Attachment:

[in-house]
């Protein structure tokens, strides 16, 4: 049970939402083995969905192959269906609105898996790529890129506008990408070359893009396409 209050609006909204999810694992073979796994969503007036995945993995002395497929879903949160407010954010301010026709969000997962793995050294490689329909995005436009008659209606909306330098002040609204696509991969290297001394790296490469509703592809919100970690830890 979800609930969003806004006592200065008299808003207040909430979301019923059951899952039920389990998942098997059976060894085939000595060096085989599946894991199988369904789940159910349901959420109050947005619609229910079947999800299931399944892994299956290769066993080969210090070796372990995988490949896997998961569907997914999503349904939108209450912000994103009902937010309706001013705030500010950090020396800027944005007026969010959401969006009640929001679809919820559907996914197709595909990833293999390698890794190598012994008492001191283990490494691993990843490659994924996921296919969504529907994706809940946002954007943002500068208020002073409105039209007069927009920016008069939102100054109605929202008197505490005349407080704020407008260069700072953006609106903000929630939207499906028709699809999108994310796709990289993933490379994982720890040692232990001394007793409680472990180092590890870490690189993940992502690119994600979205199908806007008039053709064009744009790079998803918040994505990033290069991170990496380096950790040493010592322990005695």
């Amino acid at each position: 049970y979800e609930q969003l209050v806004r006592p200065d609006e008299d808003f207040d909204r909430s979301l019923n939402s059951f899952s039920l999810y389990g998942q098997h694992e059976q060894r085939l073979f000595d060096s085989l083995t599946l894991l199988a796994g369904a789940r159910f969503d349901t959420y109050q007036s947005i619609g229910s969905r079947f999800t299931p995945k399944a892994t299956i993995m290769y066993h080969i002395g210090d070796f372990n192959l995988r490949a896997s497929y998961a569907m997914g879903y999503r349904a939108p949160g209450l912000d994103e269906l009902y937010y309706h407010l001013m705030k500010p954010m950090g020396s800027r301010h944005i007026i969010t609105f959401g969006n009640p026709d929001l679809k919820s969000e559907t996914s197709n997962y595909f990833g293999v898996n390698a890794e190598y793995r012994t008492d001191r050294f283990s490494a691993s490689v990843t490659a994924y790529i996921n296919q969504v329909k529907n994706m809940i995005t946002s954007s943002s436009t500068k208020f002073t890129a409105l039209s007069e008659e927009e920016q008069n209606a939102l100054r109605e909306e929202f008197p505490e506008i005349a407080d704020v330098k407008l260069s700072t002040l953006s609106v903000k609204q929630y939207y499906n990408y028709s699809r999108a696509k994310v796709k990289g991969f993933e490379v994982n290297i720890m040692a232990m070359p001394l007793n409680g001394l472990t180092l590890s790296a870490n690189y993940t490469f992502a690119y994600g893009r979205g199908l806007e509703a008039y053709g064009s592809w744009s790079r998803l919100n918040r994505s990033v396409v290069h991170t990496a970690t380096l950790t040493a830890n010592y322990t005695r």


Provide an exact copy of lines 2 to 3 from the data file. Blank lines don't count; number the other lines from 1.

């Protein structure tokens, strides 16, 4: 049970939402083995969905192959269906609105898996790529890129506008990408070359893009396409 209050609006909204999810694992073979796994969503007036995945993995002395497929879903949160407010954010301010026709969000997962793995050294490689329909995005436009008659209606909306330098002040609204696509991969290297001394790296490469509703592809919100970690830890 979800609930969003806004006592200065008299808003207040909430979301019923059951899952039920389990998942098997059976060894085939000595060096085989599946894991199988369904789940159910349901959420109050947005619609229910079947999800299931399944892994299956290769066993080969210090070796372990995988490949896997998961569907997914999503349904939108209450912000994103009902937010309706001013705030500010950090020396800027944005007026969010959401969006009640929001679809919820559907996914197709595909990833293999390698890794190598012994008492001191283990490494691993990843490659994924996921296919969504529907994706809940946002954007943002500068208020002073409105039209007069927009920016008069939102100054109605929202008197505490005349407080704020407008260069700072953006609106903000929630939207499906028709699809999108994310796709990289993933490379994982720890040692232990001394007793409680472990180092590890870490690189993940992502690119994600979205199908806007008039053709064009744009790079998803918040994505990033290069991170990496380096950790040493010592322990005695």
């Amino acid at each position: 049970y979800e609930q969003l209050v806004r006592p200065d609006e008299d808003f207040d909204r909430s979301l019923n939402s059951f899952s039920l999810y389990g998942q098997h694992e059976q060894r085939l073979f000595d060096s085989l083995t599946l894991l199988a796994g369904a789940r159910f969503d349901t959420y109050q007036s947005i619609g229910s969905r079947f999800t299931p995945k399944a892994t299956i993995m290769y066993h080969i002395g210090d070796f372990n192959l995988r490949a896997s497929y998961a569907m997914g879903y999503r349904a939108p949160g209450l912000d994103e269906l009902y937010y309706h407010l001013m705030k500010p954010m950090g020396s800027r301010h944005i007026i969010t609105f959401g969006n009640p026709d929001l679809k919820s969000e559907t996914s197709n997962y595909f990833g293999v898996n390698a890794e190598y793995r012994t008492d001191r050294f283990s490494a691993s490689v990843t490659a994924y790529i996921n296919q969504v329909k529907n994706m809940i995005t946002s954007s943002s436009t500068k208020f002073t890129a409105l039209s007069e008659e927009e920016q008069n209606a939102l100054r109605e909306e929202f008197p505490e506008i005349a407080d704020v330098k407008l260069s700072t002040l953006s609106v903000k609204q929630y939207y499906n990408y028709s699809r999108a696509k994310v796709k990289g991969f993933e490379v994982n290297i720890m040692a232990m070359p001394l007793n409680g001394l472990t180092l590890s790296a870490n690189y993940t490469f992502a690119y994600g893009r979205g199908l806007e509703a008039y053709g064009s592809w744009s790079r998803l919100n918040r994505s990033v396409v290069h991170t990496a970690t380096l950790t040493a830890n010592y322990t005695r």